While the public raised concerns about the devastating social and economic impact of the displacement that preceded the development, especially on Pittsburgh’s African-American and low-to-moderate income residents, LG pushed the vote through by saying that the matter would be taken back to the courts if the Commission voted ‘no’ on the plan. Conditional promises were made during the vote to clarify and reform the public process, provide clarity on the future of the plan’s housing fund, and to report on people who were displaced from Penn Plaza Apartments. These comprise a grossly inadequate response to the public’s wishes for the site.”

Some opponents streamed the meeting live for those who were unable to attend.

Some of those in opposition to the proposed redevelopment wore stickers, echoing the grievances that the community had not been properly involved in the planning process.

The room at 200 Ross Street was filled to capacity, with standing room only, during Tuesday's city planning commission meeting. The majority of attendees stayed throughout the hours-long meeting of presentations and citizen input, waiting to learn whether or not the commission would approve the proposed project.

The LG Realty team proposing the project at the former Penn Plaza site sat in the front row.

Judy Suh was one of about 40 people who spoke out against the proposed redevelopment project.

Jessica McPherson also voiced her concerns about the redevelopment of the former Penn Plaza site.

Mediator Bill Pietragallo speaks to the commissioners as LG Realty’s attorney, Jonathan Kamin (left), listens.

Attorney for LG Realty Jonathan Kamin listens as the city planning commission raises some of their concerns with the proposed project. The concerns included the lack of community involvement through the process, the lack of parking at the East Liberty site and the proposed height of the building.

Christine Mondor, chair of the City of Pittsburgh Planning Commission, addresses the rest of the committee as they begin to deliberate about the Pennley Park South Redevelopment Plan. The commission had listened to nearly five hours of presentations and citizen voices by this point.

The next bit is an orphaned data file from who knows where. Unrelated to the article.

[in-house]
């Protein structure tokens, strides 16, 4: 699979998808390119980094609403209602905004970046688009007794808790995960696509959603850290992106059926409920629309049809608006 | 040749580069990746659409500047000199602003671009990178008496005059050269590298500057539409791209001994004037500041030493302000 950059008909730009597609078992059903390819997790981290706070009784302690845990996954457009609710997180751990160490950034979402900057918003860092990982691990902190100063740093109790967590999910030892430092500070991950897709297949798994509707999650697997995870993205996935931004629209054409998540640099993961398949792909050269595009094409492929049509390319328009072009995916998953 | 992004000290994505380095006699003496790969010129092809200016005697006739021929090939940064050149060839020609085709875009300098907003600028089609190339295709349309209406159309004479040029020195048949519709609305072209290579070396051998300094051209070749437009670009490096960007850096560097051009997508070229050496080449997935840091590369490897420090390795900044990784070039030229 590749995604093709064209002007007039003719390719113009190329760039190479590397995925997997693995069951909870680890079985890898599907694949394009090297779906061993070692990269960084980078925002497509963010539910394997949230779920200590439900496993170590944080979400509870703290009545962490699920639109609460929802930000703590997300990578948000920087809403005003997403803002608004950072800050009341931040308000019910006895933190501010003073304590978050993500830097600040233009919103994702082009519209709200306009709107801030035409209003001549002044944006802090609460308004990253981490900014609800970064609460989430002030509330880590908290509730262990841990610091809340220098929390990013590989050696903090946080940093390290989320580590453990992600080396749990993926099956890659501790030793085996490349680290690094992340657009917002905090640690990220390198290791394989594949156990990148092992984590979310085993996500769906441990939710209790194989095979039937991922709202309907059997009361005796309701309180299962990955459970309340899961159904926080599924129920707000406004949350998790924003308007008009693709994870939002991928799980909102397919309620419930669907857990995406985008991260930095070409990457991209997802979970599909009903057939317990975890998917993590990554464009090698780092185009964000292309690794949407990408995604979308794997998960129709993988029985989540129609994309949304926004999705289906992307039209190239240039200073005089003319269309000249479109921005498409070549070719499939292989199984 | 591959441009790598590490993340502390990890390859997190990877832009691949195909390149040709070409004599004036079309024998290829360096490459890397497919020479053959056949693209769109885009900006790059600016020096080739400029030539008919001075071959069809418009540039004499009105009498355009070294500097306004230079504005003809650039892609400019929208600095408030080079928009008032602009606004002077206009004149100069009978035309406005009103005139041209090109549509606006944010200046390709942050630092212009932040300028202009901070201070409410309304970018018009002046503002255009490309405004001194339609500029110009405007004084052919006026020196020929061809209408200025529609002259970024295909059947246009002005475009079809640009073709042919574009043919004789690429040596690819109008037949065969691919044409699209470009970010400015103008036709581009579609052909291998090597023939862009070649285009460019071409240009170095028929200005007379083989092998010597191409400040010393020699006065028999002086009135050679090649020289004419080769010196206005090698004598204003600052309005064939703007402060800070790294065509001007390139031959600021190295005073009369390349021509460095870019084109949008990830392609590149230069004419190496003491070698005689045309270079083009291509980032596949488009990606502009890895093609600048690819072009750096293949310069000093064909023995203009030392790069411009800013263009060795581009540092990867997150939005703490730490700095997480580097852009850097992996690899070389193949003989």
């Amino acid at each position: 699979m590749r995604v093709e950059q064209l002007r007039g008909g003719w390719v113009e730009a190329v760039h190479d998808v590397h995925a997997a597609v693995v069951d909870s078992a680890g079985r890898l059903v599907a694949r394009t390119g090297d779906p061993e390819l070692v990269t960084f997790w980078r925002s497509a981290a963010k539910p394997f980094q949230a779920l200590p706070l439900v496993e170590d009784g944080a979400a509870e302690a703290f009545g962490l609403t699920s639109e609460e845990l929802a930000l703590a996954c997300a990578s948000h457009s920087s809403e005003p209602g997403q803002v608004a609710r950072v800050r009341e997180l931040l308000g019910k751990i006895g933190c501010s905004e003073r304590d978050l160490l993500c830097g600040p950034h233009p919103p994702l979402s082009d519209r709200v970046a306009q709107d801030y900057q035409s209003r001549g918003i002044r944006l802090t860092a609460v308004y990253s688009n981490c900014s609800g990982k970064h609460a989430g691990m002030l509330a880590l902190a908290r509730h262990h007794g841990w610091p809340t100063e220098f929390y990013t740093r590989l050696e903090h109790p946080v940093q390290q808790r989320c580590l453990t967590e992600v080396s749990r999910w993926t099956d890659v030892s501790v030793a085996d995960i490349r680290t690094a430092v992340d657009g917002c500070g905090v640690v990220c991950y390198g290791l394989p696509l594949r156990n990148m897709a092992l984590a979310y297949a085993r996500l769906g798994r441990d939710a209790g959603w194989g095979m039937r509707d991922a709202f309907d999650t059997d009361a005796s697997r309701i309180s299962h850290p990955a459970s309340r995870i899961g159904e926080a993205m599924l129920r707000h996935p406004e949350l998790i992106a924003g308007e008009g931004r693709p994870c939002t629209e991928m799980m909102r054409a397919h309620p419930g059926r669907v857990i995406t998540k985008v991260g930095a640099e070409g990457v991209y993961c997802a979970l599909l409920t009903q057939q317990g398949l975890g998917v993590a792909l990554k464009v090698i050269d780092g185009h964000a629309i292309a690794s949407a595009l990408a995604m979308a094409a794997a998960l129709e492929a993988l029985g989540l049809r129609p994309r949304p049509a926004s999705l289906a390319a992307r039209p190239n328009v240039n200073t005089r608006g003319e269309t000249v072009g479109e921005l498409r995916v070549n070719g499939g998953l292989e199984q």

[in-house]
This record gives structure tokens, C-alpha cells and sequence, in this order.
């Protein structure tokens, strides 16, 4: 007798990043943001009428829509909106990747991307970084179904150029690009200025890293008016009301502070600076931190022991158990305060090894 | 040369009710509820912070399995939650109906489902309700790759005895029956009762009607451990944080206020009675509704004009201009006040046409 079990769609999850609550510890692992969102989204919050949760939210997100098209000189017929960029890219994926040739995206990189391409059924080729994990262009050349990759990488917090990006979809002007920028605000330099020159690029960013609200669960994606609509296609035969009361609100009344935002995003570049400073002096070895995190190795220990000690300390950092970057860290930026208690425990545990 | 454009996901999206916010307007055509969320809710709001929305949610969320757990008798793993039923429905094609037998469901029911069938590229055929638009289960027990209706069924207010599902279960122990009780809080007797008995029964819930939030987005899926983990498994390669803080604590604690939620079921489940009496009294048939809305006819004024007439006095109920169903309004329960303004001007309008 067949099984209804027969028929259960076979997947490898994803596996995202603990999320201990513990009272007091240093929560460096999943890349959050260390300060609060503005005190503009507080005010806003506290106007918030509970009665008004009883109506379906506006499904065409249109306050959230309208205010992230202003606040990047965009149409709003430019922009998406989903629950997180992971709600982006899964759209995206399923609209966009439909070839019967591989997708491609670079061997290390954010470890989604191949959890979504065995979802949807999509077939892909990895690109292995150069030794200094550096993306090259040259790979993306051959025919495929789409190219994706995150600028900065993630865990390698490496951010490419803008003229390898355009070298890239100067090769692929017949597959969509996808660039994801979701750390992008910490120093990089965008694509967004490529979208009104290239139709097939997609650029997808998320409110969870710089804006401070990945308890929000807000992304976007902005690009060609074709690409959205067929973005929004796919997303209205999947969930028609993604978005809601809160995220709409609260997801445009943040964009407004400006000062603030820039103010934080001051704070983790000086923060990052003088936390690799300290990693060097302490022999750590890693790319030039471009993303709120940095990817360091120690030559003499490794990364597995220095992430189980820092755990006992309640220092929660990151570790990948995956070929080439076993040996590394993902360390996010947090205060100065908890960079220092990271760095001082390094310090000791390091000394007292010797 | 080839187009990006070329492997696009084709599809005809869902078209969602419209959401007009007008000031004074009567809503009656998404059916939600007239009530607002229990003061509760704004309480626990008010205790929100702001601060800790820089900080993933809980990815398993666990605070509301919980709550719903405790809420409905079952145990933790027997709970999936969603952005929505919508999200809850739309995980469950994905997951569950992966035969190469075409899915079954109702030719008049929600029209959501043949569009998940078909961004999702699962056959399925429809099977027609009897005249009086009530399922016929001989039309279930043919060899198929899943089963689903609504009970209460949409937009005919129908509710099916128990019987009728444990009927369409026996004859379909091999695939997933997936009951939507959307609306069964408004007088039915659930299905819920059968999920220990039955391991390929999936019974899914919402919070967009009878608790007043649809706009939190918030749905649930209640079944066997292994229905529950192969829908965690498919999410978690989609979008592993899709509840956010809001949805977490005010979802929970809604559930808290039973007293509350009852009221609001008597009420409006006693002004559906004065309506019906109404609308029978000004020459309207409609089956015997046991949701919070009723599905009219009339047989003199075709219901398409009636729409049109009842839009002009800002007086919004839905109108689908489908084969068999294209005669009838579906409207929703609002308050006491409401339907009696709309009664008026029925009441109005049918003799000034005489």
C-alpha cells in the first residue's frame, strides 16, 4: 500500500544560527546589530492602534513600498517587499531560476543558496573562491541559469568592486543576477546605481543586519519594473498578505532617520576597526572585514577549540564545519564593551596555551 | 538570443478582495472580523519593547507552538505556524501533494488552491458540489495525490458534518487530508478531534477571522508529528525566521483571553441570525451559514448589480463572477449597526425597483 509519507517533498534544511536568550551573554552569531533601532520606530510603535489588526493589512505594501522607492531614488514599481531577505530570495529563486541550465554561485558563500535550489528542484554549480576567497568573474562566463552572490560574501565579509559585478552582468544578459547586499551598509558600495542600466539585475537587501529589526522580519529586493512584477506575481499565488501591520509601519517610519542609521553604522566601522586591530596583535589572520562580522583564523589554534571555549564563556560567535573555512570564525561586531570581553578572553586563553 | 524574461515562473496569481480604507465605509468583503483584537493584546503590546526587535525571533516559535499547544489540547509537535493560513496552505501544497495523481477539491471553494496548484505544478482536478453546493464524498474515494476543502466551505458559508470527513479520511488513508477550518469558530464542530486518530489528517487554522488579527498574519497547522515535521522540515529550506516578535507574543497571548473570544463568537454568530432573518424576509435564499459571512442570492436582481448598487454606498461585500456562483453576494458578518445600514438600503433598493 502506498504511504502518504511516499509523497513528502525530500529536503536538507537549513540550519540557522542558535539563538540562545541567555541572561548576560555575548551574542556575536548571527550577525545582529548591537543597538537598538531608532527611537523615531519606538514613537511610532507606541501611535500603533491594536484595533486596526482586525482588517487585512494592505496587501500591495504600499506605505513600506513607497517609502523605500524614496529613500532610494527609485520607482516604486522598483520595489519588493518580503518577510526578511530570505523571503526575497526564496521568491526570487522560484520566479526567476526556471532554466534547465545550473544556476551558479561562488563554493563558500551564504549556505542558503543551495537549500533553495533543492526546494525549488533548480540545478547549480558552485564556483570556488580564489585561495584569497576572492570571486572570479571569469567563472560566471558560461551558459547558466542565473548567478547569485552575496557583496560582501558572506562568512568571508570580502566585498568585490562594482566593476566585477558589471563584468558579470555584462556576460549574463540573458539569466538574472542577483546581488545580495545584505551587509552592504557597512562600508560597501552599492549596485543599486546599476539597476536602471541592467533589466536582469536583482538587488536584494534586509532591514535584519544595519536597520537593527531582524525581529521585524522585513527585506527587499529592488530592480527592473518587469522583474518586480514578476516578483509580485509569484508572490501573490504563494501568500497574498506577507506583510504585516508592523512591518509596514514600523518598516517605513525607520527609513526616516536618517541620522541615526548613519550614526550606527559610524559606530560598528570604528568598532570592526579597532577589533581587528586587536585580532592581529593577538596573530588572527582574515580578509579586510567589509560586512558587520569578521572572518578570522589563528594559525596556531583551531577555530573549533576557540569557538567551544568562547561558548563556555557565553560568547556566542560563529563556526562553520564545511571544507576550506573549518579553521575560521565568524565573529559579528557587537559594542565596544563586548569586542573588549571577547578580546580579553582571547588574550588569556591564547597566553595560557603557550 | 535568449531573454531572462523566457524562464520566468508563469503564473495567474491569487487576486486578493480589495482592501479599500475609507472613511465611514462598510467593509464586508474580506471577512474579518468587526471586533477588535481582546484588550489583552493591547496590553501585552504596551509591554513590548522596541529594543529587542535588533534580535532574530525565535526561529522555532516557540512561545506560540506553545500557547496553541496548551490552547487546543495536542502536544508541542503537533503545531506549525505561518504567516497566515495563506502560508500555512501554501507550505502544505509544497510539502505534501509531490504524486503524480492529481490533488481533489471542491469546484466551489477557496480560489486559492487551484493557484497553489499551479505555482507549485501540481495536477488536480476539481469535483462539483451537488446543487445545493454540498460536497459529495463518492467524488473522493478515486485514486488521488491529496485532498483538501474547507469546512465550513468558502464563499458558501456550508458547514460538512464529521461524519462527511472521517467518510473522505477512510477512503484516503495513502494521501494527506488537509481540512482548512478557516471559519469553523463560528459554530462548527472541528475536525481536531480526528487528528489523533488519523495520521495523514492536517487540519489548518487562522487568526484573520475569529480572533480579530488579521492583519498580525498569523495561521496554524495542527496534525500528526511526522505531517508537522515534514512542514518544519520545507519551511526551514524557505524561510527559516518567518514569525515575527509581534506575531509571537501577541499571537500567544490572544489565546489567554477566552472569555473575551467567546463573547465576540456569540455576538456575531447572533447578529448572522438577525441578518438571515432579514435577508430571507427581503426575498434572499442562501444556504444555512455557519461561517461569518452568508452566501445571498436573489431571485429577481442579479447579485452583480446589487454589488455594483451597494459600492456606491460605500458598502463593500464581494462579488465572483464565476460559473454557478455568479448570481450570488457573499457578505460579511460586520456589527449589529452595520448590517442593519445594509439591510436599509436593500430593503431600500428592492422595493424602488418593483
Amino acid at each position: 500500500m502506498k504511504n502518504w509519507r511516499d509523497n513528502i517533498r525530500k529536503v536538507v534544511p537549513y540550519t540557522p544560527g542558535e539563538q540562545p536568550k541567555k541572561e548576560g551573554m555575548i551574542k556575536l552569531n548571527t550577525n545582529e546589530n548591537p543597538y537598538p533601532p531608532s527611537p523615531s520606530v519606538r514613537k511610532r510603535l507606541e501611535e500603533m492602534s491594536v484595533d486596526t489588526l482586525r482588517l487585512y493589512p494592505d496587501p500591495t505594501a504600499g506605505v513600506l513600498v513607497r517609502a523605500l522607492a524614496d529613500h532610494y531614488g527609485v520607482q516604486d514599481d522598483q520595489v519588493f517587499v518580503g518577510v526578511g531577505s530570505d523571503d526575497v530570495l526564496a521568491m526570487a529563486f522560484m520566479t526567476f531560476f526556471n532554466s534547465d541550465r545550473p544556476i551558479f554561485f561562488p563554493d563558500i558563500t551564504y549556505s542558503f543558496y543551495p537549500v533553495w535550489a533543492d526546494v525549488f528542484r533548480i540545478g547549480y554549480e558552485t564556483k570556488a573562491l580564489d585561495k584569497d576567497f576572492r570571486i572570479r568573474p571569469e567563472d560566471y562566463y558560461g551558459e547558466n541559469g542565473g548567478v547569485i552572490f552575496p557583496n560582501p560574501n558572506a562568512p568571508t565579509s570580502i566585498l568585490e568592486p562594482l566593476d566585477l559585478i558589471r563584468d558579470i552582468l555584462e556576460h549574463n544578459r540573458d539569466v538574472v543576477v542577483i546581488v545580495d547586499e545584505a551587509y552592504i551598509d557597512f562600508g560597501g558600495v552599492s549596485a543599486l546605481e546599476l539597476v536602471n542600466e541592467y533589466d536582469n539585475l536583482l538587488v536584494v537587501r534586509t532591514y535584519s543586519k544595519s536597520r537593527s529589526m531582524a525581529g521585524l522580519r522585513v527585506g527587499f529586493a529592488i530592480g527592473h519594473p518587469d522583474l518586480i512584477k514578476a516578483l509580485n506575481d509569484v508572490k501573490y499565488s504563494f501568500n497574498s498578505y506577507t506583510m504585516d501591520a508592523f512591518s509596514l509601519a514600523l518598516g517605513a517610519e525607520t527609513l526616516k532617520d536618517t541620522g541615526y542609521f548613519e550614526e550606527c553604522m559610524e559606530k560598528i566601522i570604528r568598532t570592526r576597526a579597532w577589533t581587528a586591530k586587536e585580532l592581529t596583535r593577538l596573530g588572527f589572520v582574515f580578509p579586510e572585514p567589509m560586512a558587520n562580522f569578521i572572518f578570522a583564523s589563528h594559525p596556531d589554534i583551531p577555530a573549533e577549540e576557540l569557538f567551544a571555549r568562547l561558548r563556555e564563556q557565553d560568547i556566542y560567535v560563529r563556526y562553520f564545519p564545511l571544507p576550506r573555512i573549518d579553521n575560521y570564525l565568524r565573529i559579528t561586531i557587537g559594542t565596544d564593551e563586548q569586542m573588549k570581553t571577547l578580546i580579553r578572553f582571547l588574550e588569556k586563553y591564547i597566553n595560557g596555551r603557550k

The attendees listened intently to the commissioners' deliberation of the proposed project.

A member of the Penn Plaza Support & Action group reacts after the commission's decision to approve the design plans.

An opponent to the redevelopment of the former Penn Plaza site reacts upon the commission's approval.

Alan Lewandowski was particularly upset about the commission's decision for the future of the East Liberty site.

Randall Taylor, a core organizer within the Penn Plaza Support & Action group and a resident displaced from Penn Plaza, reacts after the commission's vote.

Following nearly five hours of presentations and individual speakers at Tuesday's meeting of the city planning commission, the commission voted to approve the Pennley Park South Redevelopment Plan proposed by LG Realty. The team of LG Realty developers, architects, attorneys and supporters here are pictured leaving the meeting.

 

Maranie Rae Staab is a photographer and journalist based in Pittsburgh, Pa. She can be reached at maranie.staab@gmail.com.